I m not in the health care business so how will health reform affect my business
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I'm Not In The Health Care Business So How Will Health Reform Affect My Business?. Live Webinar Presentation November 19, 2010 Erwin D. Kratz and Anne L. Kleindienst Fennemore Craig, P.C. 3003 N. Central Ave., Suite 2600 Phoenix, Arizona 85012-2913 [email protected] [email protected]

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I'm Not In The Health Care Business So How Will Health Reform Affect My Business?

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I m not in the health care business so how will health reform affect my business

I'm Not In The Health Care BusinessSo How Will Health Reform Affect My Business?

Live Webinar Presentation

November 19, 2010

Erwin D. Kratz and Anne L. Kleindienst

Fennemore Craig, P.C.

3003 N. Central Ave., Suite 2600

Phoenix, Arizona 85012-2913

[email protected]

[email protected]


I m not in the health care business so how will health reform affect my business1

I'm Not In The Health Care BusinessSo How Will Health Reform Affect My Business?

To access the audio portion of the program:

Call 866-740-1260

Enter access code 8796401

Email Questions to [email protected]


Health reform legislation

Health Reform Legislation

  • Patient protection and Affordable Care Act (PPACA) (HR 3590)

    • Signed 3/23/10

  • Health Care and Education Reconciliation Act (HR 4872)

    • Signed 3/30/10


Health reform

Health Reform

  • Phased in between 2010 and 2018 (mostly between 2011 and 2014)

  • Lots of new regulations being issued

    • Jointly from DOL, IRS, and HHS on coverage, reporting and notice issues

    • IRS on purely tax issues

  • Court challenges

    • Prop 106

  • Attempts to repeal/revise


The highlights

The Highlights

  • Larger employers pay tax for failure to provide minimum essential coverage to all full time employees

  • Employers must cover 60% of the cost of minimum essential coverage or pay “free rider penalty”

  • Even employers that provide coverage may be subject to “free rider penalty” if certain lower income individuals opt for exchange

  • Employers must provide vouchers for use by certain employees to purchase coverage in the exchange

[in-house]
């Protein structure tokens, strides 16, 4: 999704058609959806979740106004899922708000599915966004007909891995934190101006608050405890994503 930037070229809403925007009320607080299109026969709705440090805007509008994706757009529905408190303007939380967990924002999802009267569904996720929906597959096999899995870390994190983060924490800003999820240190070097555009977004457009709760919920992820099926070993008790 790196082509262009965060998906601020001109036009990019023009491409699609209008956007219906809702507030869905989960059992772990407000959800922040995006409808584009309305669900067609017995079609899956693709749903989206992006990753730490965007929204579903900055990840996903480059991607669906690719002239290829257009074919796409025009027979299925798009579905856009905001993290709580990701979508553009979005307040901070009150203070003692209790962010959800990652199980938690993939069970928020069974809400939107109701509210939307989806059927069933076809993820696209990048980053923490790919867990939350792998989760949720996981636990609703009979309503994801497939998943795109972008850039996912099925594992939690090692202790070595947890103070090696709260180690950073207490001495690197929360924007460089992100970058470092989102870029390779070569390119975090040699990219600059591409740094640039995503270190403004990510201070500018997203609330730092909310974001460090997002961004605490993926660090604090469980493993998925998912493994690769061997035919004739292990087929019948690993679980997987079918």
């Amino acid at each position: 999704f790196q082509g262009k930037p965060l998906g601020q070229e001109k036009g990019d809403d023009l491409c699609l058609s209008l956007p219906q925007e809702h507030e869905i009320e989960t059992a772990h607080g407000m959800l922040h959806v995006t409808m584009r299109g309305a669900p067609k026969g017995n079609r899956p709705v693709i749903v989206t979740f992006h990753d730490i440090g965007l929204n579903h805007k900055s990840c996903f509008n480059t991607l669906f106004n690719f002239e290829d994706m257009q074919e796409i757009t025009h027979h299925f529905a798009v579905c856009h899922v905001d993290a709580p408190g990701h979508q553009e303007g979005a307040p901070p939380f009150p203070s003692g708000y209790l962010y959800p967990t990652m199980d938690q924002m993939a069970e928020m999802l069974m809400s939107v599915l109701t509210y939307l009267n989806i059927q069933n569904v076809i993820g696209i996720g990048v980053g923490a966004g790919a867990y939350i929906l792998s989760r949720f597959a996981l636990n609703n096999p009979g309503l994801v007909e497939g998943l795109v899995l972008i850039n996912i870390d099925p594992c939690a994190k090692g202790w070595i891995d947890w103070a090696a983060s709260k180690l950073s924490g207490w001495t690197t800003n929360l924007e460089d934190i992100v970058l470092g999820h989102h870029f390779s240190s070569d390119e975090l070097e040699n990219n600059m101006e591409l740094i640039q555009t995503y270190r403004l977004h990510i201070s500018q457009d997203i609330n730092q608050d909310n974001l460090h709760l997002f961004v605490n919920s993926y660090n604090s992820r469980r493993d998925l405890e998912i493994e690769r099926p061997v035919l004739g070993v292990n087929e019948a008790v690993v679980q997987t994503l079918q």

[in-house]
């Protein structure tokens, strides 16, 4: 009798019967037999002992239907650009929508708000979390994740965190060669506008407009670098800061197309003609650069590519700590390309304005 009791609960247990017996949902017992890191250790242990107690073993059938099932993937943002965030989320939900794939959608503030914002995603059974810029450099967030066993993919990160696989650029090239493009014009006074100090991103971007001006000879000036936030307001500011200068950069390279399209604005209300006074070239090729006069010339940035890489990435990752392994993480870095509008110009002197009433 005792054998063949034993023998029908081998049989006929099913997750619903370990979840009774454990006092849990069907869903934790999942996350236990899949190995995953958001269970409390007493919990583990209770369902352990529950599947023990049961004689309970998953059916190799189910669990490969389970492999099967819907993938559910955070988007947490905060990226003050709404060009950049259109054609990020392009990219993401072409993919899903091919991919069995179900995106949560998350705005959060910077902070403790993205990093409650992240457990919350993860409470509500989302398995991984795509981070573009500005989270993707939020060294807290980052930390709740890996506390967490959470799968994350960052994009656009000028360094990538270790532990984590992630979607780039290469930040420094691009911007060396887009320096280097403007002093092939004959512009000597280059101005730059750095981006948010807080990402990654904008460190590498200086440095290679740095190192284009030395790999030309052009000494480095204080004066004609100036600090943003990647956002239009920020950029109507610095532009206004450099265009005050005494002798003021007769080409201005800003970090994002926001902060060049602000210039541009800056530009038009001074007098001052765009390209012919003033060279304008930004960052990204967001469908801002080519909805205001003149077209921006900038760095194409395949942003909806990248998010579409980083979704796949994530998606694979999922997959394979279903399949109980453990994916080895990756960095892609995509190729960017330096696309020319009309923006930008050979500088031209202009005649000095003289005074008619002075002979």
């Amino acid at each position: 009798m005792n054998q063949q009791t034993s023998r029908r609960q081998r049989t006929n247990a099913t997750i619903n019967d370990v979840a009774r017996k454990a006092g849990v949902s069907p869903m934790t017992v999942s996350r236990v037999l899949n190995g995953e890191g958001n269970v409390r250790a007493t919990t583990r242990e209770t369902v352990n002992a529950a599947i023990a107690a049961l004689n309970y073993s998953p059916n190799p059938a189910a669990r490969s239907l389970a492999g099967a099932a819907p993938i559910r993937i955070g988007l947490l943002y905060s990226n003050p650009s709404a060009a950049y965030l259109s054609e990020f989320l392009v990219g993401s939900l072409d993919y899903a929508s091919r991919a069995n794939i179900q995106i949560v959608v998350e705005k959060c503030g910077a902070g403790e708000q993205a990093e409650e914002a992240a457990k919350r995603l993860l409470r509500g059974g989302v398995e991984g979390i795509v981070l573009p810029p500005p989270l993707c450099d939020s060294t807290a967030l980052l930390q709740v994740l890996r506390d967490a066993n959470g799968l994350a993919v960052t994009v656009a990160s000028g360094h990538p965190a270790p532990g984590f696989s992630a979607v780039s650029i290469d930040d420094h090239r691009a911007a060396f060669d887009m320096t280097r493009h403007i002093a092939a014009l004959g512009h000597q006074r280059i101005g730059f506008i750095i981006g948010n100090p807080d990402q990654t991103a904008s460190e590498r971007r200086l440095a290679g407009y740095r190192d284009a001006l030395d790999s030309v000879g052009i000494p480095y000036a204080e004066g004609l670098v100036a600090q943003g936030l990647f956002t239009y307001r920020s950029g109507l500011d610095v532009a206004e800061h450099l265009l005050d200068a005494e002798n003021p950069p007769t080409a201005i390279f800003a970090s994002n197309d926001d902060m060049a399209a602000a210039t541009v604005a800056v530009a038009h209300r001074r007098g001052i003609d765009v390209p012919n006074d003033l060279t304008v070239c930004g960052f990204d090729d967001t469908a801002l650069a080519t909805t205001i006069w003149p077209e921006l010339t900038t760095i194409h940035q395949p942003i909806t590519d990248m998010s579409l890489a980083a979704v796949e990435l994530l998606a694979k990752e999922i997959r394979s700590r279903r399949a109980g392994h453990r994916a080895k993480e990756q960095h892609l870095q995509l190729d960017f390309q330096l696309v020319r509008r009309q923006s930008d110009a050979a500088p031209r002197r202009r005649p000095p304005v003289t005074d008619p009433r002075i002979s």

The highlights1

The Highlights

  • Individuals subject to tax for not purchasing coverage

    • Government subsidies for lower income individuals

  • States to set up health benefit exchanges where individuals and employers can purchase coverage

  • Insurers and employer plans required to enhance coverage and to provide coverage without preexisting conditions or various other limitations


The highlights2

The Highlights

  • Minimum Medical Loss Ratios imposed on insurers starting in 2011

    • Large group plans must spend 85% of premium revenue on clinical services

    • Requirement is dropped to 80% for small group plans and individual coverage


The highlights3

The Highlights

  • The “right to maintain existing coverage” exempts grandfathered plans from many (but not all) provisions.

    • External review requirements

    • Choice of provider requirements (pediatrician as PCP and Ob/Gyn without referral)

    • Non-discrimination requirements for fully insured plans

    • Preventive services without cost sharing

  • Limited utility due to difficulty of maintaining grandfathered status


The big picture

The Big Picture


The big picture1

The Big Picture

  • Get good professional help:

    • Benefits consultants

    • Payroll and benefits service providers

    • Legal

    • Tax advisors

  • Designate clear internal responsibility for evaluation and compliance


Implementation timeline

Implementation Timeline

  • Changes effective in 2010

  • Changes effective first plan year on or after 9/23/10

  • Changes effective in 2011

  • Changes effective in 2012

  • Changes effective in 2013

  • Changes effective first plan year on or after 1/1/14